Washington State cherry growers are contending with “little cherry disease”.   The disease produces a small, pale, low sugar fruit which cannot be used.   Once a cherry tree has this disease it must be cut down.   In regard to fresh cherries, estimates are that 2.5 – 3 million boxes of fruit will be lost.

Midwest peas are about 70% into the ground.  Freeze and rain could affect the early peas in regard to maturity.  Sweet corn continues to be planted, however cooler temperatures and rain have slowed down planting progress

The USDA announced in May it will purchase $470 million in surplus food for distribution to communities nationwide.   This will help growers and communities during this pandemic.


Broccoli and Cauliflower growing regions are coming into their rainy season.   Factories in Mexico are running as much product as possible due to the huge demand caused by the corona virus.   Repack rooms are running at capacity in order to fill demands.


Broccoli season in Guatemala will begin end June first week of July.


Raspberry season was disappointing this year due to weather conditions including a drought.  Prices on Chilean raspberries have risen, and shortages are expected by about 30%.  Blueberry season is completed.

Philippines:  Pineapple raw material for can market is very tight and processors there are not accepting any new buyers


A lack of seasonal workers in Europe due to travel restrictions are making it difficult to harvest and labor many berry and vegetable crops there, while Belgians are being called upon to eat more French fry’s due to the glut in the market caused by foodservice shops closing due to Covid – 19.   75% of Belgium’s potatoes are used for the freezers and 25% are used for snacks and as fresh.  Those two markets have been good as people are cooking more at home and eating snacks such as potato chips.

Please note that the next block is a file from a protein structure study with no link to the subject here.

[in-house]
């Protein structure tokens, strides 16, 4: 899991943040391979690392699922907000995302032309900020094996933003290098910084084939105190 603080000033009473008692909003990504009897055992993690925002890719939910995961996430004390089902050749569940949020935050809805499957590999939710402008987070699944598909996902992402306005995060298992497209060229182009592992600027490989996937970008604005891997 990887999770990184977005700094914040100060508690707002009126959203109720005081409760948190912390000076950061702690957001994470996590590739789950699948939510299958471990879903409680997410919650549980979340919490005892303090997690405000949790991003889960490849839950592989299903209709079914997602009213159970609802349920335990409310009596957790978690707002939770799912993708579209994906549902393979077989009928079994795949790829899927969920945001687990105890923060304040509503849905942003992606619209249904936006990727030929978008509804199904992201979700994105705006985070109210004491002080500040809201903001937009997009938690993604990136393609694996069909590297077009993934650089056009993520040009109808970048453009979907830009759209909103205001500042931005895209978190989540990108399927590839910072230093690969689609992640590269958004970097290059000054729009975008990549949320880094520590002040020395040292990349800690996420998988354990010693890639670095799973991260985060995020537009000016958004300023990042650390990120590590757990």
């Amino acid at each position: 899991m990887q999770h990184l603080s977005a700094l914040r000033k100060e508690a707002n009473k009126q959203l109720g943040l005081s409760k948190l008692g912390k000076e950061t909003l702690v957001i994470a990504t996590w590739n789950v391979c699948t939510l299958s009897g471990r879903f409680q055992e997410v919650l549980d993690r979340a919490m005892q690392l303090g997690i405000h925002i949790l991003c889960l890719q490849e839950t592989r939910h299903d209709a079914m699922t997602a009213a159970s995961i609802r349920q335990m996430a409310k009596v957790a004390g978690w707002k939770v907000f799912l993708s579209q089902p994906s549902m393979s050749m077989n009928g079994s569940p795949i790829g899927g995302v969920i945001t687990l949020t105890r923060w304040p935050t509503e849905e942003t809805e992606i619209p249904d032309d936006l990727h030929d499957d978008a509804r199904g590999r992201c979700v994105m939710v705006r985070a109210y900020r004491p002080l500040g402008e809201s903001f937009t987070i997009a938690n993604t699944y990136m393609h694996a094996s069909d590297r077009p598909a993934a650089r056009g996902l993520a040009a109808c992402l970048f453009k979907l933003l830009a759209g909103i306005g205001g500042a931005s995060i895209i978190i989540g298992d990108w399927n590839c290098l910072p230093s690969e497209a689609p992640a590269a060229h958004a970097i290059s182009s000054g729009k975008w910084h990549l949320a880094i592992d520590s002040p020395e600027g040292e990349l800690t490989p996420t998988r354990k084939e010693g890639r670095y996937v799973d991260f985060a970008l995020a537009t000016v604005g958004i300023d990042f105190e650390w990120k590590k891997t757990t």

In the Netherlands the government there has provided 650 million euros to save farmers from losses caused by the pandemic of which 50 million euros will go to potato farmers.


Prolonged drought has reduced the raw material yields for sweet corn.  Prices remain high.   Thailand’s worst drought in 4 decades will affect all crops, including rice and sugar.   It will cost the economy US$1.9 billion, equivalent of 0.34% of Thailand’s gross domestic products.


Tasmania, the island state of Australia, which produces the majority of the French fry’s for Australia, are experiencing large losses in crops this season.   Due to many months of wet weather it is making is difficult to get into the fields to harvest the crop and many farmers are leaving crops in the ground to rot.   It is estimate that 60,000 tones of potatoes will be lost but the estimate could be much higher.

With this shortfall many are concerned that Europe will begin to dump potatoes on the Australian market.


Edamame season will begin June/July.   Sugar snap season is now completed.